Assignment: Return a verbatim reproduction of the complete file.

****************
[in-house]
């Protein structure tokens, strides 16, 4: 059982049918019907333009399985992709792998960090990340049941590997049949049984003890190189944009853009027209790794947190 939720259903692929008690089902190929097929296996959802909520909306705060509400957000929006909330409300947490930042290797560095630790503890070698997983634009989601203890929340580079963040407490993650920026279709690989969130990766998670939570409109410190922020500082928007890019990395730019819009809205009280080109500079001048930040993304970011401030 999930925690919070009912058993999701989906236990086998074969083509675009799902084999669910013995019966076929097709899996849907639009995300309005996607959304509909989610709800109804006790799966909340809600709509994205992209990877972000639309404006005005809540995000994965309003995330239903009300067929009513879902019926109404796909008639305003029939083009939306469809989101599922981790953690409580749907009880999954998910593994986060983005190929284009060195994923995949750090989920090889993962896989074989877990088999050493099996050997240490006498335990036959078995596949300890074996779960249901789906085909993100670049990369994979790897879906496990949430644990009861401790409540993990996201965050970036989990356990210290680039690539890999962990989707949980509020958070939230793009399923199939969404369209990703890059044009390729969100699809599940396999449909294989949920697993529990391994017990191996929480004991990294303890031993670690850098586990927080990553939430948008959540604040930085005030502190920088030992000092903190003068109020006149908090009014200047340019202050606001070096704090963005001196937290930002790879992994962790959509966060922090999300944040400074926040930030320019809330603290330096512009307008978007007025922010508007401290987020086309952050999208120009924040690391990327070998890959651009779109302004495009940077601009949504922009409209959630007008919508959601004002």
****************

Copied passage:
[in-house]
């Protein structure tokens, strides 16, 4: 059982049918019907333009399985992709792998960090990340049941590997049949049984003890190189944009853009027209790794947190 939720259903692929008690089902190929097929296996959802909520909306705060509400957000929006909330409300947490930042290797560095630790503890070698997983634009989601203890929340580079963040407490993650920026279709690989969130990766998670939570409109410190922020500082928007890019990395730019819009809205009280080109500079001048930040993304970011401030 999930925690919070009912058993999701989906236990086998074969083509675009799902084999669910013995019966076929097709899996849907639009995300309005996607959304509909989610709800109804006790799966909340809600709509994205992209990877972000639309404006005005809540995000994965309003995330239903009300067929009513879902019926109404796909008639305003029939083009939306469809989101599922981790953690409580749907009880999954998910593994986060983005190929284009060195994923995949750090989920090889993962896989074989877990088999050493099996050997240490006498335990036959078995596949300890074996779960249901789906085909993100670049990369994979790897879906496990949430644990009861401790409540993990996201965050970036989990356990210290680039690539890999962990989707949980509020958070939230793009399923199939969404369209990703890059044009390729969100699809599940396999449909294989949920697993529990391994017990191996929480004991990294303890031993670690850098586990927080990553939430948008959540604040930085005030502190920088030992000092903190003068109020006149908090009014200047340019202050606001070096704090963005001196937290930002790879992994962790959509966060922090999300944040400074926040930030320019809330603290330096512009307008978007007025922010508007401290987020086309952050999208120009924040690391990327070998890959651009779109302004495009940077601009949504922009409209959630007008919508959601004002």